In the late 1980s, a cover story fell through and at the last minute, I needed a filler. So, I went downtown and took some pictures. I'm a horrible reporter, so I just said what I felt needed to be said in as few words as possible. Those words became the giant headline on the front page of that issue: Die, Utah, Die. As best I recall, the content was those pictures and miserly accounts of businesses that were failing on Block 57—a once vital segment of downtown (between State and Main, from 300 South to 400 South) that had totally gone to the pigeons.
My printer came up to me as the issue went to press and said, "You know you're going to catch hell for this, right?" Yep, I did. The letters came as quick and furious as snail mail can achieve, including one from Mr. Fred Ball, who was the well-respected president of the Salt Lake Chamber at the time. His note was kind—which we ran in the following issue—but that didn't matter as much as knowing that a rinky-dink little paper in Midvale was reaching an audience of people who can make a difference.
I hope we still do. Actually, I know we do, but it's not nice to be mean anymore. So, in the nicest way possible, yeah, Die, Utah, Die. I mean, have you been paying attention to what is happening to our local distilleries and breweries at the hands of the algorithmic operations over at the DABC? They are about to "delist"—meaning remove from their shelves—over 900 items they say are not moving enough product to warrant keeping in stock. Among those 900 items are many spirits and beers produced locally and proudly by the members of Utah's champion distilleries, microbreweries and beer pubs.
It's hard to just blame the DABC, though, it is the machine that moves the booze from barrel to gullet. The DABC is seen to lack heart, but at least it has a brain. It is the fall guy for a state that lets it take the blame for all things liquor, but never the praise. Rather, the blame primarily lies with decades of impotent governmental inertia that demands Utah drinkers overpay their burden to the state and are to be maximized and squeezed for every last profit dollar that will never be returned to them.
Hundreds of millions of dollars have been invested in Utah's liquor industry statewide. Hundreds of millions of dollars are spent annually employing persons in that industry. Billions of dollars have poured into Utah as new residents and new industries—especially the banking and the tech sector—have moved here. Does anyone really think they would have come here if Utah was still the parochial backwater it was 25 years ago? Did any business relocate to Utah because it's a "great place to raise a family?" Ever?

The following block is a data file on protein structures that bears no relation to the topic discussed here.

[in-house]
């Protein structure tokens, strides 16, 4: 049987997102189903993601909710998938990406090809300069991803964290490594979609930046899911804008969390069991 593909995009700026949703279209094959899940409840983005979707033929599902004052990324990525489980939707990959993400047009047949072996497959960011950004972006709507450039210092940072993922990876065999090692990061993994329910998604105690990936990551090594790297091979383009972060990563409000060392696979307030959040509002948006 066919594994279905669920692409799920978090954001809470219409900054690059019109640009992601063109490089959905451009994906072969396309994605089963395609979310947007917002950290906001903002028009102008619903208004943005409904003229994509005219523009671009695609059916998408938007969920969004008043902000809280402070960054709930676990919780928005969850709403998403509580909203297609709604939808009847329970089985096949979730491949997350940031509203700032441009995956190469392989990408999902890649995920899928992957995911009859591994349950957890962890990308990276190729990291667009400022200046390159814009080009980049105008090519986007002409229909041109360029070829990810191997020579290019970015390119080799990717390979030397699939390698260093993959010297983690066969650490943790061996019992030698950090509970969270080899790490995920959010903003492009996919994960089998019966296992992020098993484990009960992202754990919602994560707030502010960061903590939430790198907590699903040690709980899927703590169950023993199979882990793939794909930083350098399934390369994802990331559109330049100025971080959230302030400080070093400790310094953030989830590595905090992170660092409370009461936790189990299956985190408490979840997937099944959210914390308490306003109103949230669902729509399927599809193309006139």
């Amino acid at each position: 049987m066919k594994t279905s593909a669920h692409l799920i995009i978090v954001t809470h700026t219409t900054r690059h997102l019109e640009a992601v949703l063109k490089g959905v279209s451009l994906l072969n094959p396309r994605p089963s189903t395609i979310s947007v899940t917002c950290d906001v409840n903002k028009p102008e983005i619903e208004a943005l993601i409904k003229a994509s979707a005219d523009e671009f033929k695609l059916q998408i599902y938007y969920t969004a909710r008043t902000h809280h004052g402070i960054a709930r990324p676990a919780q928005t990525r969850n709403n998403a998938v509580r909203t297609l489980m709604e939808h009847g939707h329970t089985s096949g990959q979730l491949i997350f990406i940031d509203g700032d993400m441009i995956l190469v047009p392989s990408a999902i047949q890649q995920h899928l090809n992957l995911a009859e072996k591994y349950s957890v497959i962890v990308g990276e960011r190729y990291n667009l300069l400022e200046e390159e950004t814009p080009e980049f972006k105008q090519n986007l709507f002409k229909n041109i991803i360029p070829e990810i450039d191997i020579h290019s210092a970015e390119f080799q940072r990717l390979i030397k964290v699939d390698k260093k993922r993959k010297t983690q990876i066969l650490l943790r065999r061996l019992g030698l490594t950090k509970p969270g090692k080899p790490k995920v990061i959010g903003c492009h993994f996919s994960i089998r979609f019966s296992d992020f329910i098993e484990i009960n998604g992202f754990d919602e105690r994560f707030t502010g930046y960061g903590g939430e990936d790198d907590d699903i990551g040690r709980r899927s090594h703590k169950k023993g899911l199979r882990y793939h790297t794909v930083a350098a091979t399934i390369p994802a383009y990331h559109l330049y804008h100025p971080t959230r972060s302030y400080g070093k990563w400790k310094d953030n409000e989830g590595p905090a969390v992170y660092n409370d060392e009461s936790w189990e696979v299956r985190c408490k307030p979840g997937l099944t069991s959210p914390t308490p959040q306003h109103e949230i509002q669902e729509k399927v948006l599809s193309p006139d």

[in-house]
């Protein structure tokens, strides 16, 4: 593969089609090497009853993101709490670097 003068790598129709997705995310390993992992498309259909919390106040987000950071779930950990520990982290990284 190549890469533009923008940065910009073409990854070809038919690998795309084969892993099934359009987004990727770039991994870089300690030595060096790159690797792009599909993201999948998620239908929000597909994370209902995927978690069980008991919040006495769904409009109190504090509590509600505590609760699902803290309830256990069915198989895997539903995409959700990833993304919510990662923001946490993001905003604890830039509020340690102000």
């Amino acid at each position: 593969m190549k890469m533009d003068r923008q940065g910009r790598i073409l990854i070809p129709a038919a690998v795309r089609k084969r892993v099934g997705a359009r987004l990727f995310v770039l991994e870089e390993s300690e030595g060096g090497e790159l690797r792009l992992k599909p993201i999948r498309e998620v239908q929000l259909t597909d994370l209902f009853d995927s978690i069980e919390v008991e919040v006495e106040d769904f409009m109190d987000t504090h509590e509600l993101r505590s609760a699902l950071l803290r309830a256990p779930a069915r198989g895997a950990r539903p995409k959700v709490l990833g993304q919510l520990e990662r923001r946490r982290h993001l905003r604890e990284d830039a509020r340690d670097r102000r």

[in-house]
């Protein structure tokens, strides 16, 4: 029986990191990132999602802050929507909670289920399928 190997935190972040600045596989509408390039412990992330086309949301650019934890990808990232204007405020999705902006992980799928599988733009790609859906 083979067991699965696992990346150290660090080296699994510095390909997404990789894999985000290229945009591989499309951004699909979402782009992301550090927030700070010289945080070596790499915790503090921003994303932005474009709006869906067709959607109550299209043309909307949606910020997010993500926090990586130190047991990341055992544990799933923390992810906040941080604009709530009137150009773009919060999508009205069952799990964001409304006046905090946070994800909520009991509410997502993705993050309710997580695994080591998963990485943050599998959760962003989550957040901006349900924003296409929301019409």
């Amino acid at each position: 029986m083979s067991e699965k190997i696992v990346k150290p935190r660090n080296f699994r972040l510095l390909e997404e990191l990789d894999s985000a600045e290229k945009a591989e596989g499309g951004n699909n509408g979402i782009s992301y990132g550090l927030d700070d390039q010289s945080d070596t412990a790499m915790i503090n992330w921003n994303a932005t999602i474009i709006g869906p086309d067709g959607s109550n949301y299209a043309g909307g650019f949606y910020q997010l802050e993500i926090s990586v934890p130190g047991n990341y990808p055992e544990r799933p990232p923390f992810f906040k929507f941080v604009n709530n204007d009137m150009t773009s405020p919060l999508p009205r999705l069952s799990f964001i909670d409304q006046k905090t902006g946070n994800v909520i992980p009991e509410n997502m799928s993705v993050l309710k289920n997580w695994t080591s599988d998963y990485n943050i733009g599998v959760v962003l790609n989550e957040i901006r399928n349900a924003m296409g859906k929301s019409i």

Utah would not be where it is economically if not for the relaxing laws that allowed the hospitality, distillery and brewing industries to thrive. Fight me. And the thanks the industry gets is that after that investment, their product is delisted because a computer said so? During a pandemic, no less! The only way a product becomes known is via advertising and marketing. Utah spends zero dollars promoting liquor or liquor brands. Utah spends zero dollars supporting the industry that puts asses on the bar stools that puts plates of food on school lunch trays that adds up to hundreds of millions in a state "rainy day fund" that won't be spent, not even now in COVID-19, assisting the industry that got it there.
In a Kathy Stephenson article in The Salt Lake Tribune regarding this recent purge, Rob Southworth of the DABC said, "low sales mean our customers are not very interested in those products or categories." Not so. For starters, none of us are "your" customers—we have nowhere else to go! As well, those sales don't even consider the "customers" Utah loses to Mesquite, Wendover and Evanston. No industry on the planet could sieve out so many dollars as the Utah controlled liquor industry and survive. Can you imagine the dollars that Utah could generate if not overlorded by algorithms and angels?
Fact: Any liquor that moves off the shelves is due to marketing from local liquor makers. Yet at the end of the day, they are measured against national brands with national marketing budgets. I've seen the delisting list. It's just numbers, not names, full of quotas and controls and plusses and minuses. I look at it and shudder, not knowing which of my friends are among the 900 products soon to be taken off the shelf. To the Utah Legislature, a beer is a wine is a shot of hooch.
Utah needs to get out of the liquor business or die. No other Utah industry gives so much and gets back so little as the liquor industry. We all like our boutique spirits and handcrafted beers. Many are nationwide gold standard products, but not even gold can stand up to a clever accountant with a magical algorithm.
Who knows what will happen to Utah in 25 years? I don't, but I can predict. I predict—for example—if our next governor, be it Cox, Huntsman, Hughes, Wright or that last-standing Democrat, continues to crap on this industry, Utah will empty at the core once again—Salt Lake City, for certain. I'm not a doomsday machine. I'm just old enough to know it's happened before and will happen again. Utah and the DABC are killing our golden goose, but worse, they arrogantly don't care, so, die, Utah, die!
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